Color Palette and Texture Mood Board from Brabbu

LIsa Congdon Studio Inspiration Board

Cork Board Inspiration from Portland artist Lisa Congdon

Iron Mesh Mood Board

Make an Iron Mesh Mood Board made with a Grid Wall, spotted on Planete Deco

Helle Jorgensen Mood Board Inspiration

Natural materials inspiration from Helle Jorgensen via The Design Files. Helle’s page of collections is inspiring to anyone attracted to ephemera.

For more tinkering spaces inspiration, you don’t want to miss the Tinkering Spaces series.

Get Supplies for your own Mood Board

How to Make a Mood Board that Inspires Creative Energy

how to create a mood board that inspires creative energy

Are you interested in surrounding yourself with images that inspire more art-making? Could you use some ideas on how to make a mood board? Here are five tips that are sure to help inspire more creative energy.

This article contains affiliate links.

1. Begin: Start with a board.

This could be a cork board, magnetic board, canvas frame, or a blank wall. It’s entirely up to you.

I prefer to use a magnetic board because the magnets allow me to preserve the integrity of the collected objects and treasures (no hole pins or tape tears!). I used two of the Spontan magnetic boards from IKEA (shown here). For magnets, my favorites are Mighties (Amazon) and Mighty Magnets (Container Store). Use caution with mini magnets around small children.

2. Collect Images and Objects

Gather images that inspire you. These can be magazine clippings, doodles, photographs, fabric swatches, paint chips, quotes, and found objects. I’ll include a list of things you can collect for your board (below) and as a printable. It will inspire you!

3. Arrange it Artfully

Arrange the images and objects. Line them up in a grid or overlap them artfully. This step will reflect your personality.

4. Put it to Work

Your mood board won’t be worth a dime if you hide it behind a door or inside a closet. It needs to be somewhere where you’ll see it frequently, preferably close to where your creative work happens.

Before sketching or while dreaming up new ideas, the mood board is a wonderful tool for centering your creative ideas. It will remind you of color choices, important words, or patterns that you want to incorporate into your work.

5. Update it Periodically

Over time we change and grow, and similarly your mood board should reflect your new ideas and inspiration. You might enjoy adding objects and images to it as you find them, or maybe you take time to change and refresh the board ever month.

I keep a manilla file that’s filled with interesting tidbits and ephemera that strike my fancy. I like to go through this file periodically and pull things out that grab my current interest. A fresh board keeps the positive energy flowing. I like to frequent a rad ephemera and used book sale that’s held in the same complex as my studio, which is where I found the cool map of Butte Lake (below).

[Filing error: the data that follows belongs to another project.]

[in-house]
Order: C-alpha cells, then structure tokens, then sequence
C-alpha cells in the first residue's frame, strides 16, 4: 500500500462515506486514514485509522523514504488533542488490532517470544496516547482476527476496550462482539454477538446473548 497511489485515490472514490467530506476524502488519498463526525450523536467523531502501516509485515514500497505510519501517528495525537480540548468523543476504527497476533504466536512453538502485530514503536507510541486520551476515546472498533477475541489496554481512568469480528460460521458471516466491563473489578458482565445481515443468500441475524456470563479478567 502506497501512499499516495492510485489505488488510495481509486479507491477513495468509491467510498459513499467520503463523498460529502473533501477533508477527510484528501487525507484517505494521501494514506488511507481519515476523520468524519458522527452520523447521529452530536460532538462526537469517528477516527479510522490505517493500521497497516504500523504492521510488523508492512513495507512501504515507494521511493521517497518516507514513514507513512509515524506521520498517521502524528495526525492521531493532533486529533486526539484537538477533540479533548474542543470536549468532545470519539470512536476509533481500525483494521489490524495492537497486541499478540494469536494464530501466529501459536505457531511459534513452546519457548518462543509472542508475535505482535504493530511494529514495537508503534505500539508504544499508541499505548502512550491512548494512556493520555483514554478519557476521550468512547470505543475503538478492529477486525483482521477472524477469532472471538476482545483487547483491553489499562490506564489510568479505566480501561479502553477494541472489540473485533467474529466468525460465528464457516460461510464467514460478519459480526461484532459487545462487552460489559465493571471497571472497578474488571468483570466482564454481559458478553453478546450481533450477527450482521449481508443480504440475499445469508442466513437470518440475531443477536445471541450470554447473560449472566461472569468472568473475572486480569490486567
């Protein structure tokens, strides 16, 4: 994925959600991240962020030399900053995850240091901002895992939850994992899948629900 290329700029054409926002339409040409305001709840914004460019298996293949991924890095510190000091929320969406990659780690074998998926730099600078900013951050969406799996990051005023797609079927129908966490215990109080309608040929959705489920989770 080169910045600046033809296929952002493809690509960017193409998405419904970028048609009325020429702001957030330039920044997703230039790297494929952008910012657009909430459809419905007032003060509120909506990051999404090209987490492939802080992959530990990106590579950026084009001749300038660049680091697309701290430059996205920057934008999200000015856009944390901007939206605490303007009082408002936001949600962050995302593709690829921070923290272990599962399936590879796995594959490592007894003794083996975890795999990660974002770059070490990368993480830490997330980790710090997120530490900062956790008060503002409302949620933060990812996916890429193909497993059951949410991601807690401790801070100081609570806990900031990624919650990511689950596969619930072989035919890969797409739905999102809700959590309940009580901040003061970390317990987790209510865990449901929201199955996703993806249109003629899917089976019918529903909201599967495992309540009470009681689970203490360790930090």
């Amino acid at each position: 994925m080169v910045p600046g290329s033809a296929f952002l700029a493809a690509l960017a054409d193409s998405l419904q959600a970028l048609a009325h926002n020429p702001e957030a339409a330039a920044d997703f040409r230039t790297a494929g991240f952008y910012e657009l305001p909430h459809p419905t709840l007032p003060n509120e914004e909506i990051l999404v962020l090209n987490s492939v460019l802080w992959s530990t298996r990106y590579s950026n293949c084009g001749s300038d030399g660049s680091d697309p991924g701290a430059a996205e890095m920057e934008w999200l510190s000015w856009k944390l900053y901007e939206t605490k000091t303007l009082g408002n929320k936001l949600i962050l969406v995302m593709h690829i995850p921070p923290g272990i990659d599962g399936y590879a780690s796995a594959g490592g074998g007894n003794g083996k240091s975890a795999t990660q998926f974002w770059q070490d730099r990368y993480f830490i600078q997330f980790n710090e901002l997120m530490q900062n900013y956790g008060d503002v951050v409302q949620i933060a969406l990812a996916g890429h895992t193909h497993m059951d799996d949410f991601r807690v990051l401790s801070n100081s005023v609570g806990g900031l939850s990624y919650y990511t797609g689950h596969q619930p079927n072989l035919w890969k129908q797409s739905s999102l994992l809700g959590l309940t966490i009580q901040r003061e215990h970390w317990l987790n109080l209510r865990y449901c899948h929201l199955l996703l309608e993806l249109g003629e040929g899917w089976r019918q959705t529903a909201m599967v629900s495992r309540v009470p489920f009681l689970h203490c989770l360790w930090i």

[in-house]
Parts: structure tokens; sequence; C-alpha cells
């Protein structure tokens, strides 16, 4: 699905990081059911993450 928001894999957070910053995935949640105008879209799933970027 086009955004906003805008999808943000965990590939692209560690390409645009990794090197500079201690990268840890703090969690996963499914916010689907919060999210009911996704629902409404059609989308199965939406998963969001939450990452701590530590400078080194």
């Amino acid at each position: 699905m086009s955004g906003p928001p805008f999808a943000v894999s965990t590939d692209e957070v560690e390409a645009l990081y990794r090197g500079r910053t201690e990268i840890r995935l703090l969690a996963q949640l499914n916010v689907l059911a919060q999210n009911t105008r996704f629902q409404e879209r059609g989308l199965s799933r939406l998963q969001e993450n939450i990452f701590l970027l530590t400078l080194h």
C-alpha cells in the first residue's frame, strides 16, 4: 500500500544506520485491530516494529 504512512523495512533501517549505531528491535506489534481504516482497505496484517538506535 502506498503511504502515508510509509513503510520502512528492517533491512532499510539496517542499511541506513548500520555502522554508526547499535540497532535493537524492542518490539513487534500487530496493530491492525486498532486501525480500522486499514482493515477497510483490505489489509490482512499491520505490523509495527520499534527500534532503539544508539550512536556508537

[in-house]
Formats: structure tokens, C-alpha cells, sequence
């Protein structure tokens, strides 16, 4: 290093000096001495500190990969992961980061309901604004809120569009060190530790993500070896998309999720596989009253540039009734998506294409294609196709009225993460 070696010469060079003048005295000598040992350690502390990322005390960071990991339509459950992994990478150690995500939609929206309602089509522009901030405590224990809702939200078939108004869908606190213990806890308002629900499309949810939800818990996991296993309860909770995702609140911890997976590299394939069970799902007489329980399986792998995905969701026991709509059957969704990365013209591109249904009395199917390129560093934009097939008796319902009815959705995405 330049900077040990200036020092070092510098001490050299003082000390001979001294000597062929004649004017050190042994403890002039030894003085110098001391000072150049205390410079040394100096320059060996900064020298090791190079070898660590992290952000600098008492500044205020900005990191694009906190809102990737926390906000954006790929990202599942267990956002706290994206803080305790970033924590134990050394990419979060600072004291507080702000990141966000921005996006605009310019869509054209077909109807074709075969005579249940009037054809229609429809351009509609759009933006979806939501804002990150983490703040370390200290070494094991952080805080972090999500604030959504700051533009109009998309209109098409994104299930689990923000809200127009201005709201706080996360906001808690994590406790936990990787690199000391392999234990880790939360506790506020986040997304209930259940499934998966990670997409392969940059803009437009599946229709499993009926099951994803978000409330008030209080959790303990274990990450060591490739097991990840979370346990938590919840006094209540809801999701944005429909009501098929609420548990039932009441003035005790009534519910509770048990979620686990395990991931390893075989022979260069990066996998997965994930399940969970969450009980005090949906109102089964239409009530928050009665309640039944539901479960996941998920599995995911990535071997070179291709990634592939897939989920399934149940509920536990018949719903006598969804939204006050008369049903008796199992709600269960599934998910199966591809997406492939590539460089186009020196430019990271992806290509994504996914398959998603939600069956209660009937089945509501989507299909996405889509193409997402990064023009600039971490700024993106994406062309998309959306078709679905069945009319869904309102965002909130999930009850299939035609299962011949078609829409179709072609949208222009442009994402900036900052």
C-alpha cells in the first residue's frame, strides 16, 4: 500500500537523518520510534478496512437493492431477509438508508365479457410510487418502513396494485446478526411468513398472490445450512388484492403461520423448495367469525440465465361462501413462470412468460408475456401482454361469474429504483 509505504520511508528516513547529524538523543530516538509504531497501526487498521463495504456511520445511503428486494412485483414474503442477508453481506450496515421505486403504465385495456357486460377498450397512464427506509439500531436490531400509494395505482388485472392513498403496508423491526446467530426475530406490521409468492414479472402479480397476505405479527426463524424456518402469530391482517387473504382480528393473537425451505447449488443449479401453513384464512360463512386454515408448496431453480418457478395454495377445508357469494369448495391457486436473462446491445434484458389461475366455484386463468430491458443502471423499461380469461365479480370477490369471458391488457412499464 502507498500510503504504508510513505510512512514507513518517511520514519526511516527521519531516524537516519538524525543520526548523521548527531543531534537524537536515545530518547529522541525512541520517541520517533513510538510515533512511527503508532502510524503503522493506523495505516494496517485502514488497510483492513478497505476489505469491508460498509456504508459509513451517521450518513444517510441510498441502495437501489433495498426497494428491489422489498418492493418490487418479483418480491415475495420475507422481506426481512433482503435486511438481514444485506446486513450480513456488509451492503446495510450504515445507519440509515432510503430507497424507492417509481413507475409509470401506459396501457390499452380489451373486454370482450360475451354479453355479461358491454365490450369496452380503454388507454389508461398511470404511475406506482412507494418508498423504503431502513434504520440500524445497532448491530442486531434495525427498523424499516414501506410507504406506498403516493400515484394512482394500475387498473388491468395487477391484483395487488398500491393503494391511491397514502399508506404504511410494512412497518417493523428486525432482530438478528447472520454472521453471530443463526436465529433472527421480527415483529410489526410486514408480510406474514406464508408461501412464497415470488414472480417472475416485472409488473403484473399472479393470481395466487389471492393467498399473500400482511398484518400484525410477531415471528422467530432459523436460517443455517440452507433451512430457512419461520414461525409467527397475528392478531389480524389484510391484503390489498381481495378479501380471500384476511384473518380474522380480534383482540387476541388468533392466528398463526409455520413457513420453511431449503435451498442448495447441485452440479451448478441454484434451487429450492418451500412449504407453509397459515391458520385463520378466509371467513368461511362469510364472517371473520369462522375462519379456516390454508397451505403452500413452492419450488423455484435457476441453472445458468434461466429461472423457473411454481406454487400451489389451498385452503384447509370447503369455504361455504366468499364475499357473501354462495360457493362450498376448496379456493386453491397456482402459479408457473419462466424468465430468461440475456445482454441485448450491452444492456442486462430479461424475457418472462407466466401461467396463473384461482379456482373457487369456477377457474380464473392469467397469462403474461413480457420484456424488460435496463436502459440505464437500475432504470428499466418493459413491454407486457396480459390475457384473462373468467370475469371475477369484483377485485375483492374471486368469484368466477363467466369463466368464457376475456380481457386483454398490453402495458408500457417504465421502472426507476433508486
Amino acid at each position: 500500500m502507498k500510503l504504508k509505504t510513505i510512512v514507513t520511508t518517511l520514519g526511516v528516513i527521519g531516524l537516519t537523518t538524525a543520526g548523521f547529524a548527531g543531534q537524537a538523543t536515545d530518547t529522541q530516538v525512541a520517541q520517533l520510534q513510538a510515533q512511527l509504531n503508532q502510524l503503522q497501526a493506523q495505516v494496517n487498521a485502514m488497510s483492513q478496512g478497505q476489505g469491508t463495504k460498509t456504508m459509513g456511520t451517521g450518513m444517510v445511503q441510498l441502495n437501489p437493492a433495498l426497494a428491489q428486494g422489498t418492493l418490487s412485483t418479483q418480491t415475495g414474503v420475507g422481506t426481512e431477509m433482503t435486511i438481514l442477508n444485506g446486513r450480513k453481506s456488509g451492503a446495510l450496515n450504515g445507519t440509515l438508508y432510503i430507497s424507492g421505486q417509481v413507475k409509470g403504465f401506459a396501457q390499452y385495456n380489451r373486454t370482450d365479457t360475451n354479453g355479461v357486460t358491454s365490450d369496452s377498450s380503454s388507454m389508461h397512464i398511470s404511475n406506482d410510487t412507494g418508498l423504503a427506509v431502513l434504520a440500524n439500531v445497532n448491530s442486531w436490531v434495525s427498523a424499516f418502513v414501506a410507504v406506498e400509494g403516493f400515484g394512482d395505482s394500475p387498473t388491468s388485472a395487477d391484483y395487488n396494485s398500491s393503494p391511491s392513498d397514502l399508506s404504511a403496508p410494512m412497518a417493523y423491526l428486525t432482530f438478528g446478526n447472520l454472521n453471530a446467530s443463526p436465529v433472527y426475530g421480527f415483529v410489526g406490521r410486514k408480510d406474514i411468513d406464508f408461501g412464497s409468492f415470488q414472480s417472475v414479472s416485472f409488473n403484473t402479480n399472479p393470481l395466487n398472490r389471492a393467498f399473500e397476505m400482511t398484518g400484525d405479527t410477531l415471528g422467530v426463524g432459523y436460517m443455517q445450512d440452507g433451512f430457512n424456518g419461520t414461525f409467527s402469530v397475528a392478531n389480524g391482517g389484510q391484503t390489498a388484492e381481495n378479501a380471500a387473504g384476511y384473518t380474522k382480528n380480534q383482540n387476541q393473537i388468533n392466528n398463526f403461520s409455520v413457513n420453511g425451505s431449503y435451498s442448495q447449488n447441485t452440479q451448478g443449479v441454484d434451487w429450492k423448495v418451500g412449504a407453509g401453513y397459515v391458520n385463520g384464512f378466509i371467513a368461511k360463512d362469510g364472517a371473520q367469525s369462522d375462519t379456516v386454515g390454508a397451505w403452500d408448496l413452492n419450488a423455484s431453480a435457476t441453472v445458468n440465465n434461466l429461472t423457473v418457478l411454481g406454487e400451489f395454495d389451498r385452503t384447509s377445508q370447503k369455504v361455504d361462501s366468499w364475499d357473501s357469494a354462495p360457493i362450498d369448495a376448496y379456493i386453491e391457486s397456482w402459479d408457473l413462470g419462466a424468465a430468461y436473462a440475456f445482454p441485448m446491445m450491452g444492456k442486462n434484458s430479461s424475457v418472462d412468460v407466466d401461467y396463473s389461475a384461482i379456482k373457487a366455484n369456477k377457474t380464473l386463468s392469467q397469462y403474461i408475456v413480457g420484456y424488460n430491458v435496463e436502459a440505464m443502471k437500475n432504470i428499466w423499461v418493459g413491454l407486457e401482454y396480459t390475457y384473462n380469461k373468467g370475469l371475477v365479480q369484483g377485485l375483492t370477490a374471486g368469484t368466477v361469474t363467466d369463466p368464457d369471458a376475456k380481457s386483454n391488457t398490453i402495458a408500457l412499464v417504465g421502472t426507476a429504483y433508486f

I always have my eye out for things that hold meaning for me. Some of my new discoveries are glittery unicorn stickers, shiny gold printing paper with bumblebees, and smooth pieces of dried tempera paint.

how to make a moodboard with ephemeraHow to make a moodboard with fabric swatches

What to include on your mood board

What to Include on your Mood Board

  • Drawings
  • Your Own Art
  • Art from Other Artists
  • Magazine Clippings
  • Fabric Swatches
  • Wrapping Paper
  • Children’s Art
  • Inspiring Quotes
  • Library cards
  • Pages from old books
  • Printouts from your computer
  • Paint Chips
  • Buttons
  • Ribbon
  • Washi Tape
  • Photocopies
  • Sewing Patters
  • Photocopies from Books
  • Newspaper clippings
  • Maps
  • Postcards
  • Grocery Lists
  • Wallpaper Samples
  • Photo Booth Pictures
  • Interesting Envelope Patterns
  • Greeting Cards
  • Mail
  • Pages from Art Museum Catalogs

Print this image:

Ideas on what to include on your mood board

How to make a moodboard

My Palo Alto, CA studio is my happy place to make art, tinker with my kids, run my business, and host workshops. Check out the TinkerLab Event Page for details on our fun upcoming workshops and events.

moodboard in art studio

If you’d like to get inspired by creative workspaces for kids and adults, you’ll want to check out our Tinkering Spaces Series.
tour tinkering spaces

 

Tinkering Spaces | Action Potential Lab

This interview is part of Tinkering Spaces, an informative series of interviews that center on designing kid-friendly creativity labs and makerspaces. If you’re scratching your head because you can’t figure out where to put your children’s art materials, you’re hatching a plan to turn your laundry room into an art room,  or you’re shifting furniture to make room for a new easel, these interviews are sure to give you food for thought.

Action Potential Lab on TinkerLab

Tinkering Spaces |Lisa Goldberg of Action Potential Lab Maker Space| TinkerLab.comToday I’m joined by Lisa Carrie Goldberg, founder of Action Potential Lab, Toronto’s first science and art lab for kids and adults. Lisa designed this lab as a community space for the merging of material matter found in both science and art, as a way to enhance Toronto’s creative potential. If you’re anywhere near Toronto, or planning to visit, you’ll want to add a field trip to this curiosity cabinet to your schedule. 


Welcome, Lisa! I was delighted to learn about your creative maker space that celebrates the intersection of art and science. This fusion of disciplines is right up my alley, and I know it will inspire my readers, as well!


RACHELLE: How did Action Potential Lab get started?

LISA: I started Action Potential Lab in January 2013 after returning home from studying Fine Art in undergrad and Science in postgrad. It was something that I wish I’d had as a kid. I wish I didn’t have to choose between science or art. So Action Potential Lab is a place where I’m trying to create that intersect, at the elementary school level.